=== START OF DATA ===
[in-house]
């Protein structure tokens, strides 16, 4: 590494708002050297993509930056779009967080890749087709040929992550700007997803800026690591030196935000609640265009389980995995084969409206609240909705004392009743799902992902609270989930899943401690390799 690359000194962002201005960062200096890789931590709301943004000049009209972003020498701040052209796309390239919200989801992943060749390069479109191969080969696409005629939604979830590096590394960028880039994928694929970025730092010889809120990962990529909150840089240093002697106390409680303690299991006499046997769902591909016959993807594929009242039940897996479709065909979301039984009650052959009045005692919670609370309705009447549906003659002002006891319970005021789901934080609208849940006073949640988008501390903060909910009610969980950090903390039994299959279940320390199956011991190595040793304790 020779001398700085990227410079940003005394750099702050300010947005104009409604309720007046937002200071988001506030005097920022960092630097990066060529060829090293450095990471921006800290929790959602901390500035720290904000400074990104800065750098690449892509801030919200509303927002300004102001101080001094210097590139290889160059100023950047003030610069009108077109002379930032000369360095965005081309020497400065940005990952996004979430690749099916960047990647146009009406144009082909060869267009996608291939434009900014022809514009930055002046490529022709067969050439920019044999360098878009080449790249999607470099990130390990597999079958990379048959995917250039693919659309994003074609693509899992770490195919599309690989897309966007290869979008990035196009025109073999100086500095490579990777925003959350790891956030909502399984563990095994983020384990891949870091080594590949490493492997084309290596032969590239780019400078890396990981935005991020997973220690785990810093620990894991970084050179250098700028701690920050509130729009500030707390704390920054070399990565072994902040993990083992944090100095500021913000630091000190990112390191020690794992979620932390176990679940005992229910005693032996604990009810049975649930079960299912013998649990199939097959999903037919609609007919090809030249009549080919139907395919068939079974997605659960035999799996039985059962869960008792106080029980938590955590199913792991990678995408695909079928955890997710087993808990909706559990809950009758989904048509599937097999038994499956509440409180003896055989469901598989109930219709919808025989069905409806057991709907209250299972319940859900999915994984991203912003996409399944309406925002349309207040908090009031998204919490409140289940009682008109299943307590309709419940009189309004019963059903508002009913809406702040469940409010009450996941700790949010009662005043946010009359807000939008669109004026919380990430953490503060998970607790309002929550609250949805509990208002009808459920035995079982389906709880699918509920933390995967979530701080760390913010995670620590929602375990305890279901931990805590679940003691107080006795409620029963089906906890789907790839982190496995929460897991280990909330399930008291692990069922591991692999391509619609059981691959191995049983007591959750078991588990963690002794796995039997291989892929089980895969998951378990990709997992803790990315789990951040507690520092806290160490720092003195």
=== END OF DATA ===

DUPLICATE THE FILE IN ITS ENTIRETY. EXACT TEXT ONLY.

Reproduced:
[in-house]
């Protein structure tokens, strides 16, 4: 590494708002050297993509930056779009967080890749087709040929992550700007997803800026690591030196935000609640265009389980995995084969409206609240909705004392009743799902992902609270989930899943401690390799 690359000194962002201005960062200096890789931590709301943004000049009209972003020498701040052209796309390239919200989801992943060749390069479109191969080969696409005629939604979830590096590394960028880039994928694929970025730092010889809120990962990529909150840089240093002697106390409680303690299991006499046997769902591909016959993807594929009242039940897996479709065909979301039984009650052959009045005692919670609370309705009447549906003659002002006891319970005021789901934080609208849940006073949640988008501390903060909910009610969980950090903390039994299959279940320390199956011991190595040793304790 020779001398700085990227410079940003005394750099702050300010947005104009409604309720007046937002200071988001506030005097920022960092630097990066060529060829090293450095990471921006800290929790959602901390500035720290904000400074990104800065750098690449892509801030919200509303927002300004102001101080001094210097590139290889160059100023950047003030610069009108077109002379930032000369360095965005081309020497400065940005990952996004979430690749099916960047990647146009009406144009082909060869267009996608291939434009900014022809514009930055002046490529022709067969050439920019044999360098878009080449790249999607470099990130390990597999079958990379048959995917250039693919659309994003074609693509899992770490195919599309690989897309966007290869979008990035196009025109073999100086500095490579990777925003959350790891956030909502399984563990095994983020384990891949870091080594590949490493492997084309290596032969590239780019400078890396990981935005991020997973220690785990810093620990894991970084050179250098700028701690920050509130729009500030707390704390920054070399990565072994902040993990083992944090100095500021913000630091000190990112390191020690794992979620932390176990679940005992229910005693032996604990009810049975649930079960299912013998649990199939097959999903037919609609007919090809030249009549080919139907395919068939079974997605659960035999799996039985059962869960008792106080029980938590955590199913792991990678995408695909079928955890997710087993808990909706559990809950009758989904048509599937097999038994499956509440409180003896055989469901598989109930219709919808025989069905409806057991709907209250299972319940859900999915994984991203912003996409399944309406925002349309207040908090009031998204919490409140289940009682008109299943307590309709419940009189309004019963059903508002009913809406702040469940409010009450996941700790949010009662005043946010009359807000939008669109004026919380990430953490503060998970607790309002929550609250949805509990208002009808459920035995079982389906709880699918509920933390995967979530701080760390913010995670620590929602375990305890279901931990805590679940003691107080006795409620029963089906906890789907790839982190496995929460897991280990909330399930008291692990069922591991692999391509619609059981691959191995049983007591959750078991588990963690002794796995039997291989892929089980895969998951378990990709997992803790990315789990951040507690520092806290160490720092003195």